United couldn’t finish any of their chances and the deadlock remained unbroken through ninety minutes and extra time. Bass hadn’t been cowed by those big centre halves. She’d taken a kicking, but put herself forward to take a spot-kick in the shoot-out, despite being one of the youngest players on the pitch.

“We got our numbers for who was taking the penalties when, and I was meant to be number five. Bloody hell. I was like, ‘Oh my God, this is make or break, this’.

“Just before the third penalty Claire Sykes, who was the captain at the time, came up to me and said, ‘I’m going to take the last penalty’. She was a senior player, the captain — I was never going to argue with her. And so I said, ‘absolutely fine’.”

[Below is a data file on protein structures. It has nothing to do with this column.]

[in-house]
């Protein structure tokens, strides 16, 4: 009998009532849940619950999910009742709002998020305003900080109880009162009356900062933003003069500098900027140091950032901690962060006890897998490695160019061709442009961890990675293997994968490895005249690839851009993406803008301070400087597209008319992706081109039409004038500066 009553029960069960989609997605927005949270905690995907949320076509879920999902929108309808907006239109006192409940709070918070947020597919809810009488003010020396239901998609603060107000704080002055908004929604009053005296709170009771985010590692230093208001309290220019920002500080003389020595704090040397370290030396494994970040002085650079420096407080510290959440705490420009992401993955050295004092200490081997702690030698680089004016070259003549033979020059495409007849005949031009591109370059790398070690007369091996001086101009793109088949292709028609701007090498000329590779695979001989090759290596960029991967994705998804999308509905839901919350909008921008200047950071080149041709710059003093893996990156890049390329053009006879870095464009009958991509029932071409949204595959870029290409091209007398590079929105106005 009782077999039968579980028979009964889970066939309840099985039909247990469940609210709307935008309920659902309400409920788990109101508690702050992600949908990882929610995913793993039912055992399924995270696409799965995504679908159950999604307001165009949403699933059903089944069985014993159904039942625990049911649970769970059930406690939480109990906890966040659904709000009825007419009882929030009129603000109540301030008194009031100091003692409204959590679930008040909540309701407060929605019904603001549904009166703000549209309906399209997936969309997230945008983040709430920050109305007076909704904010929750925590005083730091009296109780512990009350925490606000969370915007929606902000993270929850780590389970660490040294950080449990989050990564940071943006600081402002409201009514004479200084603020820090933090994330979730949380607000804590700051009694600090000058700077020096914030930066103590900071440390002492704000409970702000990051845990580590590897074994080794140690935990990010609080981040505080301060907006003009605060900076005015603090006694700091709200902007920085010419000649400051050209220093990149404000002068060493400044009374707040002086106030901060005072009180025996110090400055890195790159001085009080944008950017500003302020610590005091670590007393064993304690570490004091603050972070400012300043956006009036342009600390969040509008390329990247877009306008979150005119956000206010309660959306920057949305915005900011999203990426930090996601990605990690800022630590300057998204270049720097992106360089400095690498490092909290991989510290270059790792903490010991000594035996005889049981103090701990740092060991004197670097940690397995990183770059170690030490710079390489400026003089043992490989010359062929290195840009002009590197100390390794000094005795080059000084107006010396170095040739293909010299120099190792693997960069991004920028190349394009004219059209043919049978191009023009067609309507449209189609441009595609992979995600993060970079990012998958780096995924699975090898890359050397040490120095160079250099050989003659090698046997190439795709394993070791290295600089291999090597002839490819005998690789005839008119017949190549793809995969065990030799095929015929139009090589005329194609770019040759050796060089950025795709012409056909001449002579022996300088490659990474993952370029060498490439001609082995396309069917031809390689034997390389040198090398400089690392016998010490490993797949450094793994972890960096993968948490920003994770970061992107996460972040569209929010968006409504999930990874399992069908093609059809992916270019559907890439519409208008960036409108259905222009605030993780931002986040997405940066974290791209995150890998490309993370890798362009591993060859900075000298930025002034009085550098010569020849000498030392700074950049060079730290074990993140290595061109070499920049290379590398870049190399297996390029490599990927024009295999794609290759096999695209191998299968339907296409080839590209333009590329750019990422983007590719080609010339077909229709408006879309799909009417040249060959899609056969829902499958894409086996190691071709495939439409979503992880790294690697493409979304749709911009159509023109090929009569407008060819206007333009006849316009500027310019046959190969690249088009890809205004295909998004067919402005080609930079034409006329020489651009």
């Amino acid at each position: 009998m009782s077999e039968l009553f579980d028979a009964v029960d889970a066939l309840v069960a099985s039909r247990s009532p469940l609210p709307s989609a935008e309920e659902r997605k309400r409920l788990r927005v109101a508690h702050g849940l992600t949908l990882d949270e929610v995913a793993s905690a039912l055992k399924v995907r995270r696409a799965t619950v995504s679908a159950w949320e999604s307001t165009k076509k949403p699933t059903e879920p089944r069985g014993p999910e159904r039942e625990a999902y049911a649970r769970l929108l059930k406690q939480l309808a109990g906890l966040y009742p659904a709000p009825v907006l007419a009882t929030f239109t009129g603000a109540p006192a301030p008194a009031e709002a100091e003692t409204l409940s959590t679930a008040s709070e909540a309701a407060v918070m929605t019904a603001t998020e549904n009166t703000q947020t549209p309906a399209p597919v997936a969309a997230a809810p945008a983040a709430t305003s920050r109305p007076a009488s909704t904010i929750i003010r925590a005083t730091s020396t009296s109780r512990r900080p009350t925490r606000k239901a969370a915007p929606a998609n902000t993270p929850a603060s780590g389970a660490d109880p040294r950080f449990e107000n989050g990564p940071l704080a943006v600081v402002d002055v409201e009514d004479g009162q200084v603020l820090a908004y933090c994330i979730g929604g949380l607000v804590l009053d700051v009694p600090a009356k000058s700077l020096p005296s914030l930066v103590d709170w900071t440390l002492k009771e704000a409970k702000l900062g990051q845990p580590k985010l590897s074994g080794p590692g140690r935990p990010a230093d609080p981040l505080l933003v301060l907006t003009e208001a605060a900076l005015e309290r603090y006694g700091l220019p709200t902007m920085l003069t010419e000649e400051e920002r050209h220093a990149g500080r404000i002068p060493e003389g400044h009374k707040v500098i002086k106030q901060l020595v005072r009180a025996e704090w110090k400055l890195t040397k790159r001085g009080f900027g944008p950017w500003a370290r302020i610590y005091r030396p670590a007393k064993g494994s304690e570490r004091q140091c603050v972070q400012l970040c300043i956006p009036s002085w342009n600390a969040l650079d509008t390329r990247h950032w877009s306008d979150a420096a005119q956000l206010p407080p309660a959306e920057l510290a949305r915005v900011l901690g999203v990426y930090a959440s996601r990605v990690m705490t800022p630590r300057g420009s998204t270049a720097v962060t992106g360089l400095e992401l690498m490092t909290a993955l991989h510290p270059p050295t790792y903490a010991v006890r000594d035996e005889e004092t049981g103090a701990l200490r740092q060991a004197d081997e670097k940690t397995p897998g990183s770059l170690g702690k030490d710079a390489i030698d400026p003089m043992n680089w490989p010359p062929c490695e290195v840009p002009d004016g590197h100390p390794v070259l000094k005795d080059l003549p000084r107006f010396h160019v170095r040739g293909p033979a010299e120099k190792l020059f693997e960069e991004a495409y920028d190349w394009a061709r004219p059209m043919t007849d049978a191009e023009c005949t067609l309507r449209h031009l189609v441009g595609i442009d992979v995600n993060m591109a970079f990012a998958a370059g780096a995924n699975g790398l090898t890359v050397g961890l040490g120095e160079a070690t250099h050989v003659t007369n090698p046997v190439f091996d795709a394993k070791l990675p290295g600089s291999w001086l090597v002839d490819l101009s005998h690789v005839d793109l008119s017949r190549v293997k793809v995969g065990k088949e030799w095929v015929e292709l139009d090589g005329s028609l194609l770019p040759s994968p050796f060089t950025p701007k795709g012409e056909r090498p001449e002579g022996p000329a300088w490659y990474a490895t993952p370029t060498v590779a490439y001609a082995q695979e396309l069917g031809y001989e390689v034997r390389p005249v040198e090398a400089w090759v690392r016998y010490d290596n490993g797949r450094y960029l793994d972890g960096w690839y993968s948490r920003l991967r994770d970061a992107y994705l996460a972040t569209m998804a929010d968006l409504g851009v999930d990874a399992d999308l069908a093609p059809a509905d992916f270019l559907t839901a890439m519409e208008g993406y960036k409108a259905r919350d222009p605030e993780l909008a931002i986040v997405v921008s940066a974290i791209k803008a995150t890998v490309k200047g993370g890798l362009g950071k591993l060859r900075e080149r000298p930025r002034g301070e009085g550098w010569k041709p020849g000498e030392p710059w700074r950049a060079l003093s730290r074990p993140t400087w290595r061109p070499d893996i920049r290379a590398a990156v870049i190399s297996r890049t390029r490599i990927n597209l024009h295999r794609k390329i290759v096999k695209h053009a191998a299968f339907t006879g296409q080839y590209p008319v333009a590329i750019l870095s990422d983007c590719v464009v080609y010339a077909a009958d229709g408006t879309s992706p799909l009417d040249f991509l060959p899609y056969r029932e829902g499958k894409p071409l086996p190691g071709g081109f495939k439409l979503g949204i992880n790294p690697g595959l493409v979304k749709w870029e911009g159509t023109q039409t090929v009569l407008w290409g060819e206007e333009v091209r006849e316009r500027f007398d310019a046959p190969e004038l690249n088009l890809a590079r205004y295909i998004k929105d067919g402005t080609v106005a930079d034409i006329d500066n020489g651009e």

The pressure was taken off Bass, but Villa had their own eighteen-year-old hero at Bootham Crescent. Megan Walsh, who now wears the no.1 shirt for WSL side Brighton and Hove Albion, saved Sykes’ penalty to win the cup for Villa.

“It was devastating,” says Bass. “We’d worked hard to get to where we were and had such a good experience. I think losing on pens is the worst way to lose. It’s absolutely horrendous.”

Despite the disappointment, Bass still counts the final as third-best of her memories from a rich playing career, behind getting an England call-up and winning the WSL with Sunderland. As well as enjoying the experience, there was a lot to gain from losing.

“It was tough. I think it made me a lot more ‘head-screwed-on’. You have to go through those horrendous things, don’t you, to get to the strengths where you are now.”